To build the current solution, press Ctrl+Shift+B. Alternatively, a build, rebuild, or clean can be started from the Build menu.
When running a build, the MSBuild or XBuild output is shown in the Build tool window (Alt+0). Once complete, the window displays errors and warnings.
By default, Rider optimizes build process with ReSharper Build, which tracks changes in your solution and only rebuilds modified projects and necessary dependencies.
If your solution includes non-MSBuild projects or projects with custom build steps, you need to disable ReSharper Build on the page of Rider settings (Ctrl+Alt+S) — in this case, Rider will delegate the entire solution build to MSBuild.exe.
How ReSharper Build works
When you run ReSharper Build for the first time, it builds all projects using multiple parallel processes according to your build configurations.
The next time you build the solution, Rider only builds projects that were changed. If the change affects public types used in other projects, the dependent projects are rebuilt as well.
ReSharper Build maintains a dependency graph of inputs and outputs to MSBuild tasks, targets and projects, and efficiently monitors the file system for changes. When you start a build, ReSharper Build already knows if the timestamps are up to date, without having to invoke MSBuild: if a timestamp is up to date, the project is skipped.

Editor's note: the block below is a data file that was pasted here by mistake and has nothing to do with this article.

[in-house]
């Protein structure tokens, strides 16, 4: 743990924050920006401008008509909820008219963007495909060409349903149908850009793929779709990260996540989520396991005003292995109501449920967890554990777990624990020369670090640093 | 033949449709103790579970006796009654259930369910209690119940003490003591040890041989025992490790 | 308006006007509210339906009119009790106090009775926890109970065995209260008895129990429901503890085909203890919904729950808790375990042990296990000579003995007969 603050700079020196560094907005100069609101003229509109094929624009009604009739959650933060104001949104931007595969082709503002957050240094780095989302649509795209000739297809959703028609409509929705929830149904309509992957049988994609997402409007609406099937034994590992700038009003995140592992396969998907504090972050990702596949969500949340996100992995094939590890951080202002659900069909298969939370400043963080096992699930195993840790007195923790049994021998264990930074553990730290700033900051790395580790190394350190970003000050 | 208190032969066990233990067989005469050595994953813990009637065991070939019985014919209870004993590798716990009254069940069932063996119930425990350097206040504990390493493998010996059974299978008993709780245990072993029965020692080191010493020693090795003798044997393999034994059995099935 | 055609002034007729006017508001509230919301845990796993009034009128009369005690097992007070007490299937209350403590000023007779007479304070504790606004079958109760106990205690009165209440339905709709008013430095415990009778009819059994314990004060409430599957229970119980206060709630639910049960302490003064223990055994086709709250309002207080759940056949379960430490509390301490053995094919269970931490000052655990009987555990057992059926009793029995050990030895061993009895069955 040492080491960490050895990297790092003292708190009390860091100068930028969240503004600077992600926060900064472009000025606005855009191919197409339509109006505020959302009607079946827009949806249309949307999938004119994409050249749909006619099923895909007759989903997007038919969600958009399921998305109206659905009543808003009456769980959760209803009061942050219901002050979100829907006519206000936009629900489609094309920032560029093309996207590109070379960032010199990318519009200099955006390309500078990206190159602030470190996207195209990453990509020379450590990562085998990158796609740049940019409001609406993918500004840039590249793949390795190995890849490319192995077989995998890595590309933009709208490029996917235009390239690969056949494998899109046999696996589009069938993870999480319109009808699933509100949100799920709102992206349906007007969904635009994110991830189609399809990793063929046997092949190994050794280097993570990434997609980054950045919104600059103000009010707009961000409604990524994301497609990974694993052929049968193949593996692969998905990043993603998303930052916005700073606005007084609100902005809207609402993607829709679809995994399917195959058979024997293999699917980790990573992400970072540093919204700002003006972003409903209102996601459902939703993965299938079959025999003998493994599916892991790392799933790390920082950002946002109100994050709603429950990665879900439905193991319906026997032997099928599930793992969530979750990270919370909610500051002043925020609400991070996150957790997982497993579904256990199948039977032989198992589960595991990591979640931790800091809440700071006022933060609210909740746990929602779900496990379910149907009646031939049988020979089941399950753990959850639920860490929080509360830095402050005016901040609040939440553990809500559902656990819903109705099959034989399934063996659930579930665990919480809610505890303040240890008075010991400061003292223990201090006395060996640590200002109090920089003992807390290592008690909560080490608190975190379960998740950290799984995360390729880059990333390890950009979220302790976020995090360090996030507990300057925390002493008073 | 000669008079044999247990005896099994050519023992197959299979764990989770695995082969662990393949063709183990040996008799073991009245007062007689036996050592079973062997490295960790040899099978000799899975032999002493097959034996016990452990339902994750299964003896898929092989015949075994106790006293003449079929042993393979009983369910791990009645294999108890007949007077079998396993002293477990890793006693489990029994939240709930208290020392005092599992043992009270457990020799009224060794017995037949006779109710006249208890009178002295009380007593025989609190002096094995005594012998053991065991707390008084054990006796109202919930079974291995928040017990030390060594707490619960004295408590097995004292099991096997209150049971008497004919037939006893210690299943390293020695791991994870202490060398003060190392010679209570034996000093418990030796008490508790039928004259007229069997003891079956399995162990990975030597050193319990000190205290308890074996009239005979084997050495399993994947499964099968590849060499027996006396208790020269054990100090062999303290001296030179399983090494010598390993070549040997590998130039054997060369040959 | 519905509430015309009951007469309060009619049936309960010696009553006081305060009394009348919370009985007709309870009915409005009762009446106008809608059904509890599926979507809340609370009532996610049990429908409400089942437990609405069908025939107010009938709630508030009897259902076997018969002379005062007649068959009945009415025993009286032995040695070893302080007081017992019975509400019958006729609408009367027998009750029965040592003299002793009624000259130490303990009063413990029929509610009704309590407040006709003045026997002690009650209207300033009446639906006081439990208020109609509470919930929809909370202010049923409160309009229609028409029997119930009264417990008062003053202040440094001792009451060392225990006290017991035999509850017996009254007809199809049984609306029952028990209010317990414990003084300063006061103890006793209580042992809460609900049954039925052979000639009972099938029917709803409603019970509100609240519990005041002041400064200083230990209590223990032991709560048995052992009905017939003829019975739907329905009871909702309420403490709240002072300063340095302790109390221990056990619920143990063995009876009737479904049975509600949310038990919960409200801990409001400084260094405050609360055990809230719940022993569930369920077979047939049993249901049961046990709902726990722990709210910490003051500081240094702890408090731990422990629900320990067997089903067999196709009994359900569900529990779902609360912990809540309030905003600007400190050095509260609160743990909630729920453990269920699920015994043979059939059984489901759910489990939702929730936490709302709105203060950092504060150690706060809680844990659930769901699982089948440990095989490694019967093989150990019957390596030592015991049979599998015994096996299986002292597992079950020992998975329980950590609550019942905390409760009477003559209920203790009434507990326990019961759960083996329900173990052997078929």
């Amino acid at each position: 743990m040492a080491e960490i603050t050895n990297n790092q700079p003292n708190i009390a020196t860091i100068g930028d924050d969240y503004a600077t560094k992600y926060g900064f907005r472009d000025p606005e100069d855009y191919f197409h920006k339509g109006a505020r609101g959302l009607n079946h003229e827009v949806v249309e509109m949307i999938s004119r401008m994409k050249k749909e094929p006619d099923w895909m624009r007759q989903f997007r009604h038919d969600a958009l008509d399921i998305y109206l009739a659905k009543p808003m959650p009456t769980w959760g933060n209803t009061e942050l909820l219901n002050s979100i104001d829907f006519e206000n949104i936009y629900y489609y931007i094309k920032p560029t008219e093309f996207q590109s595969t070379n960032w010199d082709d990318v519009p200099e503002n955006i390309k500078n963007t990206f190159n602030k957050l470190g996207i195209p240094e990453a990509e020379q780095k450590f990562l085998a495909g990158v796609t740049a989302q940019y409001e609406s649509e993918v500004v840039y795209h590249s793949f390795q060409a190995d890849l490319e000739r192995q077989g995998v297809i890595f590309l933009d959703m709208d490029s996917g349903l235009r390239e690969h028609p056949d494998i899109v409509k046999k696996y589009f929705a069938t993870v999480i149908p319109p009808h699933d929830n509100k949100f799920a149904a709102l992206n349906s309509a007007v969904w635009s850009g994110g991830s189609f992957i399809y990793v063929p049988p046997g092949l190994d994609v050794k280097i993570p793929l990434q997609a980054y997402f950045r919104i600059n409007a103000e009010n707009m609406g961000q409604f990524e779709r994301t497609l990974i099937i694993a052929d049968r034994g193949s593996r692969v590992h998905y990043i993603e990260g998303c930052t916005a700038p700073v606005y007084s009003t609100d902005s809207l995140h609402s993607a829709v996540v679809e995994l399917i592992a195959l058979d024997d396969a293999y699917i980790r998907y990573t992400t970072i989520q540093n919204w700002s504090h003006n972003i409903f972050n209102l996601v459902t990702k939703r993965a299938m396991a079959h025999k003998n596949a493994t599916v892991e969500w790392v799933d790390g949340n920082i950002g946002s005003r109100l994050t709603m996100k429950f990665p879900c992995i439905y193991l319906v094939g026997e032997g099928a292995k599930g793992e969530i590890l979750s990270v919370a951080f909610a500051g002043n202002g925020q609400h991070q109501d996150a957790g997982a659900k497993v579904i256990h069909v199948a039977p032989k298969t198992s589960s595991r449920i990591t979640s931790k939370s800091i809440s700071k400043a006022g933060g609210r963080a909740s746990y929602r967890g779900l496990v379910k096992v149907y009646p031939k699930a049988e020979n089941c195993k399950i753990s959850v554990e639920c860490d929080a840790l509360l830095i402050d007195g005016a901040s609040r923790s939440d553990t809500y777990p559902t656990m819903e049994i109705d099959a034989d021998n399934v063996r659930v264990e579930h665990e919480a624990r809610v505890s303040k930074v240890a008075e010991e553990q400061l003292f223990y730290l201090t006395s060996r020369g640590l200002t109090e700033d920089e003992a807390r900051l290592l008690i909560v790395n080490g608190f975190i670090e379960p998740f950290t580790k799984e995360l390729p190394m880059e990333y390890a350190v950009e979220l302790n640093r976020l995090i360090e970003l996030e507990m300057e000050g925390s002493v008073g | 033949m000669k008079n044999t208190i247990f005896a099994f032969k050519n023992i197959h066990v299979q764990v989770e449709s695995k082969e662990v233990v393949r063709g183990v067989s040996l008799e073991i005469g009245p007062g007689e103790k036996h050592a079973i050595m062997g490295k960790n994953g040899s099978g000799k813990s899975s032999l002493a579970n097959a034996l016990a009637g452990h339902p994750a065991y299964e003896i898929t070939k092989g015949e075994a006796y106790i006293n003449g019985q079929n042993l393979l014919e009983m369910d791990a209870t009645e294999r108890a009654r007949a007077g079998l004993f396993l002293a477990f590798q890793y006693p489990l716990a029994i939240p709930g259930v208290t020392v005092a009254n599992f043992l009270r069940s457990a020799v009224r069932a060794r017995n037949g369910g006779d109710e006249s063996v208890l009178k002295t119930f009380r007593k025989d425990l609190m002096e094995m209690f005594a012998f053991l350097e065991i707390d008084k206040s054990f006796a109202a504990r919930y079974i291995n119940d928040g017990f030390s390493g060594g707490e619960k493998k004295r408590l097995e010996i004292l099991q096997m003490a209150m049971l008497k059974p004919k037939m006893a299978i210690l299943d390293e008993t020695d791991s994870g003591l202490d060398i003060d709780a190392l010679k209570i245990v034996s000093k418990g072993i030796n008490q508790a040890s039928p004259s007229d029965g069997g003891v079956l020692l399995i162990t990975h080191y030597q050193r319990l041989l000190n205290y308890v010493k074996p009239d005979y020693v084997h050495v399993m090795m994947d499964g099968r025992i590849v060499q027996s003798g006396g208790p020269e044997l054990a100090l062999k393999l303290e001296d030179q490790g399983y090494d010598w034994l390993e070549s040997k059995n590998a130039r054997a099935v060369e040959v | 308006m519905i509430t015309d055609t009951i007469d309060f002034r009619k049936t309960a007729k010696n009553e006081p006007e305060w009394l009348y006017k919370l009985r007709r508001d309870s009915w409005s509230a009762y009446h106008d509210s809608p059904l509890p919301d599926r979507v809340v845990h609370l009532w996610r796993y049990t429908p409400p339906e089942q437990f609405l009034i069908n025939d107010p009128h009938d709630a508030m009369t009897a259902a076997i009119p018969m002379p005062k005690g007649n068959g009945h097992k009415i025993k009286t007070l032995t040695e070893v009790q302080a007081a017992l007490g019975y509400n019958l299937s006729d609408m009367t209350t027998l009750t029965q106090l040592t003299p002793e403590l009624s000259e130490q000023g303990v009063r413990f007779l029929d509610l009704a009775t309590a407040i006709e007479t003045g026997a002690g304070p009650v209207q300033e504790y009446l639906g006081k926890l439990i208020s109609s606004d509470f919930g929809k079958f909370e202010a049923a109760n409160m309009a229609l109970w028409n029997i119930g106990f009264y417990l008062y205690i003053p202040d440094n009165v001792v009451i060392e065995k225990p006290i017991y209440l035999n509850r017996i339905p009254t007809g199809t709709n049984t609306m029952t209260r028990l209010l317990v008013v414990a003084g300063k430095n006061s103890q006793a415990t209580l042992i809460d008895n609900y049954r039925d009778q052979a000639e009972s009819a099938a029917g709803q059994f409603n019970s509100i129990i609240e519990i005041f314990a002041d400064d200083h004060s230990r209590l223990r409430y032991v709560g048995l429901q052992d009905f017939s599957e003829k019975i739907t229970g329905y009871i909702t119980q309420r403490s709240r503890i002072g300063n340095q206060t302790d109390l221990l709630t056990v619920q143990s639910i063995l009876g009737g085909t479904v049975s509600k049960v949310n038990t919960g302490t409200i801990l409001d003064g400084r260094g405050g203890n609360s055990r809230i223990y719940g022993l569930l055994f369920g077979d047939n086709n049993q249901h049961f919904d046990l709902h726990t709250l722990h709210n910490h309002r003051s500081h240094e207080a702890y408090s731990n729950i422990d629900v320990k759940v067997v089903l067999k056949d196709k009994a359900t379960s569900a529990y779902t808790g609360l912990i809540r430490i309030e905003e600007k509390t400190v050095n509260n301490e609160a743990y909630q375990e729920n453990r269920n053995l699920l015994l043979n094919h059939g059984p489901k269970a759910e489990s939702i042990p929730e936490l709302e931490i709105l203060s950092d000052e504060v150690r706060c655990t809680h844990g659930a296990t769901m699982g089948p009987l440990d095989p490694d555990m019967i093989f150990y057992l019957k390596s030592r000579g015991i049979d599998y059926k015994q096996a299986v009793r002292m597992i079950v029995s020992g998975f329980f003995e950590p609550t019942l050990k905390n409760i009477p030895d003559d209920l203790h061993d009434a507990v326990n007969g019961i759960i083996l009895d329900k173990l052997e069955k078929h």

By default, ReSharper Build uses the latest installed MSBuild version and runs in 6 processes in parallel. If necessary, you can specify MSBuild version explicitly and change the number of processes on the page of Rider settings (Ctrl+Alt+S).
Supported project types and limitations of ReSharper Build
ReSharper Build supports most.NET project types and languages that are MSBuild-based (C#, VB.NET, F#, C++), including.NET Core projects. However, there are following limitations:
- Non-MSBuild projects. ReSharper Build cannot work with project types that are not MSBuild-based. This includes Web Sites (folder based projects, not MVC web applications), WinJS applications and DNX applications. If there are projects of these types in your solution, the whole solution build will fall back to the standard MSBuild build process.
Custom build steps. Typically, custom build steps (including pre- and post-build steps in C++ projects) are the equivalent of calling a batch file, with several command lines being executed to e.g. copy files to the output directory. These are a black box as far as ReSharper Build is concerned — it does not know what is happening in the custom build step, so can’t track the input and output.
However, custom MSBuild targets and tasks WILL work with ReSharper Build, as long as the custom target and task supports incremental building, with a list of inputs and outputs that can be monitored for timestamp changes. Converting a naive custom build step to custom targets is highly recommended in order to get good results with ReSharper Build.